Week Forty-Eight: An Island Summer

I wanted to love this book, y’all. It has a gorgeous cover, and the synopsis seemed right in my wheelhouse—

All that Meghan Gray has left of her beloved Pappy is his cottage on the edge of the shimmering Atlantic Ocean. Longing to feel close to her grandfather, she returns to the golden sands of Hatteras Island in the Outer Banks for the summer, clutching the manilla envelope he gifted her tightly in her hand.

On her first night on the sun-drenched island, she meets brooding Toby Meyers, a local businessman. She might feel lost without Pappy, but looking into Toby’s sparkling blue eyes feels like coming home.

The beach house where she spent her childhood is just how she remembers: a shingled bungalow with two rocking chairs on the porch and shutters on the windows. As Meghan strolls along the sand with Toby, breathing in the salty air, she realizes she is making new memories…

When Meghan opens the envelope, she finds a black-and-white photograph of someone she doesn’t recognize. If she can find out its meaning, and why Pappy gave it to her, she’ll unlock a secret that has been hidden for decades. The truth has the power to change everything Meghan and Toby thought they knew about their lives—and it will either bring them together, or break their hearts…

First of all, whomever wrote the blurb has obviously not read the book, because the black and white photograph in the envelope is of Meghan herself and her beloved grandfather. It is a photo she has never SEEN, but that doesn’t mean that she doesn’t recognize herself.

Unfortunately, the rest of the book is full of contradictory nonsense just like that. Couple examples—

  • Megan is summering in Cape Hatteras with her best friend since she was ten. Her entire childhood was spent with her grandfather teaching her how to cook. She wants to open a restaurant, and plans to use her grandfather’s recipes. So why when they are making dinner does the best friend say “Wow—your grandfather has a lot of tools in his kitchen. With all these gadgets, I’m guessing he shared your love of cooking.” Her best friend since she was ten—how would she not know that her grandfather taught her to cook?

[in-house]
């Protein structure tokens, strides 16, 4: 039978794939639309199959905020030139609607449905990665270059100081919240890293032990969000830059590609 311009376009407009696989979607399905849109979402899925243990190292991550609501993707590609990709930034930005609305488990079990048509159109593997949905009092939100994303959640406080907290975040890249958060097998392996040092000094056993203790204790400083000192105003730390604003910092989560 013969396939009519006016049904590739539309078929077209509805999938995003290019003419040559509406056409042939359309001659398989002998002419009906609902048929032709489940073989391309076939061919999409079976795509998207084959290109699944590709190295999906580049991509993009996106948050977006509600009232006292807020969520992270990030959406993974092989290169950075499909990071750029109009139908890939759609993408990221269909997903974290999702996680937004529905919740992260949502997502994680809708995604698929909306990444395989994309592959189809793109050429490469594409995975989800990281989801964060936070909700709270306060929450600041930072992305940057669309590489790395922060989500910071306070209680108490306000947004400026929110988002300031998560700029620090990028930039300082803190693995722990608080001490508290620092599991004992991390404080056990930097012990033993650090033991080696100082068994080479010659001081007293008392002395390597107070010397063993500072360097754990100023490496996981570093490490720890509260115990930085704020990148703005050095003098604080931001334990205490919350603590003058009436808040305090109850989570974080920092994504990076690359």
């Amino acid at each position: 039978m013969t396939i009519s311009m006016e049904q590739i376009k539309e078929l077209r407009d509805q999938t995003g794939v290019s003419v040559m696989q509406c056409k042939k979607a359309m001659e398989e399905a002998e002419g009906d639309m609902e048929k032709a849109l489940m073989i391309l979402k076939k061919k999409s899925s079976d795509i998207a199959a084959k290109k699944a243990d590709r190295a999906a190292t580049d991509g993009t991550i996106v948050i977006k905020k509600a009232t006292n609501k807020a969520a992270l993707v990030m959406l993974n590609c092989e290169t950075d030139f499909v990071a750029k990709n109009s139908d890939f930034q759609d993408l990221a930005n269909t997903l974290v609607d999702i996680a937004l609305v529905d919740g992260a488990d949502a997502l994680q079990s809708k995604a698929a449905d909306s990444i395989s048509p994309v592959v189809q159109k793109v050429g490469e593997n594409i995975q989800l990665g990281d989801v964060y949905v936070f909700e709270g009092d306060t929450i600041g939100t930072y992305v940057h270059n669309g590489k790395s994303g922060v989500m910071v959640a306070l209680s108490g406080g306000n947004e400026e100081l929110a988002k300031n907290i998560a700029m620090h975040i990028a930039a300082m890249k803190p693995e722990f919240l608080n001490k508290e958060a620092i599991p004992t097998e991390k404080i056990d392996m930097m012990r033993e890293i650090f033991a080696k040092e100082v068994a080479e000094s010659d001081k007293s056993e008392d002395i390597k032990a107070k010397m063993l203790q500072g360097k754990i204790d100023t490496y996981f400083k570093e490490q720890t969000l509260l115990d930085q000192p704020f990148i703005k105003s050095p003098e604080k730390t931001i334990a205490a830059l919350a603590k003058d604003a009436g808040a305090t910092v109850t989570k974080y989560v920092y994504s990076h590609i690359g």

• There is a sentence where they pull an already-open bottle of wine out of the refrigerator, then grab a corkscrew to open it.
  • There is a paragraph where they let the dog out, he runs up to them “tail wagging” then they all sit down on the porch and reach back to open the door for the dog. Who is sitting next to them. On the porch.
  • There is a dog toy on the beach, which is sliding toward the water in the undertow. The undertow is in the water—not on the beach.

Look, this was a cool story, a light romance with a twisty mystery, but it was so poorly executed that I kept getting pulled out off the story by error after error. In the hands of a more skilled writer, or a team of better editors, this could have been really special. As it was, it was just a mess.

While I received this as an ARC from NetGalley, I have downloaded the published book and all errors I discussed above are also present in the final, published copy.

Thanks to NetGalley for this advance review copy. Thoughts and opinions about this book are my own.

5 thoughts on “Week Forty-Eight: An Island Summer

  1. An ARC is just that. You should know as an early reader there are likely to be mistakes. You are asked to overlook them and especially in your review. Your responsibility is to contact the author. Those mistakes are usually ones that get fixed before publication. Now that you have mentioned them, you should go back and read the published book and correct your review if said mistakes were corrected.


    1. I actually did that—the book was published this week, and available in Kindle Unlimited, so I downloaded a copy and checked and everything I pointed out was still there.

      Liked by 1 person

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